The Manitoba government has received an update on some initial findings of the review of The Police Services Act (PSA) to support continued transparency and accountability in policing, Justice Minister Cliff Cullen announced today.
“While we have experienced delays due to the COVID-19 pandemic, I am pleased to announce our government has received some initial findings from this review, which will require further evaluation and analysis,” said Cullen. “The results from this review will guide policing and police governance in Manitoba for years to come. We are committed to ensuring we get it right so we can move forward with confidence to implement meaningful changes that will serve Manitobans well.”
The PSA defines the roles and responsibilities of the Manitoba government, the Manitoba Police Commission, the Independent Investigations Unit (IIU), municipal and First Nation police boards, municipal councils and police services, and establishes the interrelationship between the various entities. It also sets out the direction for the creation of standards for police services, as well as a mechanism to ensure compliance.
The review is being led by the Community Safety Knowledge Alliance (CSKA), a Saskatchewan-based non-profit that supports governments and other stakeholders in developing, implementing and evaluating new approaches to community safety and well-being.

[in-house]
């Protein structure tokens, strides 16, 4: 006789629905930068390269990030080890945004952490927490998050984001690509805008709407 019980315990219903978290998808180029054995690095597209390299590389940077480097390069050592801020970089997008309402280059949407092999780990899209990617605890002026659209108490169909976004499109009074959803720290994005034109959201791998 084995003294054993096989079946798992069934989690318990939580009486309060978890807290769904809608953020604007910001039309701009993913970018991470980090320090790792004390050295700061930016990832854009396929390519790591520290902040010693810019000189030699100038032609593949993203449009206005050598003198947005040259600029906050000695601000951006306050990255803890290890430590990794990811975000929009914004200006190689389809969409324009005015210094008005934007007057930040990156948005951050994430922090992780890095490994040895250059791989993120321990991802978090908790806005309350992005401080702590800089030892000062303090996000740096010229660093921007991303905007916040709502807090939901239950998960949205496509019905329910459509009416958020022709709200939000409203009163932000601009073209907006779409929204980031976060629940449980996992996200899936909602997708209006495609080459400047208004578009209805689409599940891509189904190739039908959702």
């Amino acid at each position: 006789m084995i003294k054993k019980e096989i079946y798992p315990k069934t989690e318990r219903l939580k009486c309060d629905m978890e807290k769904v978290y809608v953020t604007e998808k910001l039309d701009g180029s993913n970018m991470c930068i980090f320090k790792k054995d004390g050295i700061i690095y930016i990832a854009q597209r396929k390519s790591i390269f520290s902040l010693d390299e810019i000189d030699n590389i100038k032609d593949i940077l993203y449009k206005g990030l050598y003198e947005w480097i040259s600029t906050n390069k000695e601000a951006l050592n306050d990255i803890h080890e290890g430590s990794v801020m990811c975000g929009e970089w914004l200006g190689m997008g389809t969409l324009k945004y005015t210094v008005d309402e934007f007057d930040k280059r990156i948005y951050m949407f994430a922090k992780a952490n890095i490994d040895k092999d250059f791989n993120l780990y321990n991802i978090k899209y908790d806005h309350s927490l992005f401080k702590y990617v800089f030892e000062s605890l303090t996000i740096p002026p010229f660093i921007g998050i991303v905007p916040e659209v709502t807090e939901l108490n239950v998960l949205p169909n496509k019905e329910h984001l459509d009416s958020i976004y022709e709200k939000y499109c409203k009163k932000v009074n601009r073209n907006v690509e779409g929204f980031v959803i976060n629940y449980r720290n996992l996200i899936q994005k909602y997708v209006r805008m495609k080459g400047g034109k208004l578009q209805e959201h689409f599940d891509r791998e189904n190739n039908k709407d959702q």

CSKA conducted significant stakeholder consultations with representatives from various organizations in Manitoba’s policing and police governance system including provincial and municipal government officials, chairs and members of police boards, chiefs of police and police associations and oversight agencies. Input was also provided by First Nation and Métis organizations, provincial and federal public prosecution services, learning institutions, non-governmental community safety organizations and the Criminal Defence Lawyers Association of Manitoba.
The review will include a thorough cross-jurisdictional analysis and provide advice related to the changing context of policing and community safety in Canada and reforms that are needed to ensure that the act meets the current and future needs of Manitobans.
The province is establishing an internal team within Manitoba Justice that will be tasked with evaluating and acting on the advice received and developing plans to implement reforms. The team will be undertaking significant research and consultations with a variety of stakeholders and subject matter experts including police agencies, Indigenous and non-governmental organizations, oversight agencies, police governance organizations, the Association of Manitoba Municipalities and others.
Some highlights of the review include:
• oversight and accountability reforms,
• guidance on new police standards,
• advice on enhancing civilian governance,
• augmenting supplementary public safety services, and
• community safety and well-being best practices.
The minister noted the province will introduce new legislation next year that would address gaps in the current framework pertaining to the IIU, and said further details regarding the outcomes of the review and Manitoba’s plan moving forward will be shared in the coming months.